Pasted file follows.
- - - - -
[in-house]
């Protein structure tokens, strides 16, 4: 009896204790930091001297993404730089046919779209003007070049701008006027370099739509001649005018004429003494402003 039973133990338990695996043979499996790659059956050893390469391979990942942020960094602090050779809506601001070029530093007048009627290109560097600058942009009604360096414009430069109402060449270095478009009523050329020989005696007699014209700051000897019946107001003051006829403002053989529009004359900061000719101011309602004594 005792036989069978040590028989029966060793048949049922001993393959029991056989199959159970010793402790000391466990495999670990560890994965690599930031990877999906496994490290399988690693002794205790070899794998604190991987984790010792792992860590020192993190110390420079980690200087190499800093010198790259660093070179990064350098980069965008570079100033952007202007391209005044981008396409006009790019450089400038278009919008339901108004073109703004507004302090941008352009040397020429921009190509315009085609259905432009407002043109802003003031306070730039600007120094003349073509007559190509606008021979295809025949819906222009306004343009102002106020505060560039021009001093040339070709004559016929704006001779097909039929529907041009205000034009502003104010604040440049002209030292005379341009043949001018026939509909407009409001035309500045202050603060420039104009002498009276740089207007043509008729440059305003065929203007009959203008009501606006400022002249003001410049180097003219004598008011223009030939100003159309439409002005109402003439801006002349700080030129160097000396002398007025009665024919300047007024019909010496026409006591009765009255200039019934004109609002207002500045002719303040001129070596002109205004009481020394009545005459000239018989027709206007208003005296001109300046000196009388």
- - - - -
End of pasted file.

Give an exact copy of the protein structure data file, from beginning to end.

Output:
[in-house]
């Protein structure tokens, strides 16, 4: 009896204790930091001297993404730089046919779209003007070049701008006027370099739509001649005018004429003494402003 039973133990338990695996043979499996790659059956050893390469391979990942942020960094602090050779809506601001070029530093007048009627290109560097600058942009009604360096414009430069109402060449270095478009009523050329020989005696007699014209700051000897019946107001003051006829403002053989529009004359900061000719101011309602004594 005792036989069978040590028989029966060793048949049922001993393959029991056989199959159970010793402790000391466990495999670990560890994965690599930031990877999906496994490290399988690693002794205790070899794998604190991987984790010792792992860590020192993190110390420079980690200087190499800093010198790259660093070179990064350098980069965008570079100033952007202007391209005044981008396409006009790019450089400038278009919008339901108004073109703004507004302090941008352009040397020429921009190509315009085609259905432009407002043109802003003031306070730039600007120094003349073509007559190509606008021979295809025949819906222009306004343009102002106020505060560039021009001093040339070709004559016929704006001779097909039929529907041009205000034009502003104010604040440049002209030292005379341009043949001018026939509909407009409001035309500045202050603060420039104009002498009276740089207007043509008729440059305003065929203007009959203008009501606006400022002249003001410049180097003219004598008011223009030939100003159309439409002005109402003439801006002349700080030129160097000396002398007025009665024919300047007024019909010496026409006591009765009255200039019934004109609002207002500045002719303040001129070596002109205004009481020394009545005459000239018989027709206007208003005296001109300046000196009388």